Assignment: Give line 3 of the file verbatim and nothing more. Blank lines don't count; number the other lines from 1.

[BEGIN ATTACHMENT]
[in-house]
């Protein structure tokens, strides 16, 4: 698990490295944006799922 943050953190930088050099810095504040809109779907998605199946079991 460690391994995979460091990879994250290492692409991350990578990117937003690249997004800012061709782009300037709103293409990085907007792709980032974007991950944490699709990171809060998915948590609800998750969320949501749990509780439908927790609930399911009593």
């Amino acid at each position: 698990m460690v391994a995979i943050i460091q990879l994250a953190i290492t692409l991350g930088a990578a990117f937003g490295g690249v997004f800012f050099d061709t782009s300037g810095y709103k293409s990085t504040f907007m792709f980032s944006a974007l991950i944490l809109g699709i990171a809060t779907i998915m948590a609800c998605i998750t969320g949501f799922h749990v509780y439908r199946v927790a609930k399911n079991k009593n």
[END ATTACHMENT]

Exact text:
């Amino acid at each position: 698990m460690v391994a995979i943050i460091q990879l994250a953190i290492t692409l991350g930088a990578a990117f937003g490295g690249v997004f800012f050099d061709t782009s300037g810095y709103k293409s990085t504040f907007m792709f980032s944006a974007l991950i944490l809109g699709i990171a809060t779907i998915m948590a609800c998605i998750t969320g949501f799922h749990v509780y439908r199946v927790a609930k399911n079991k009593n």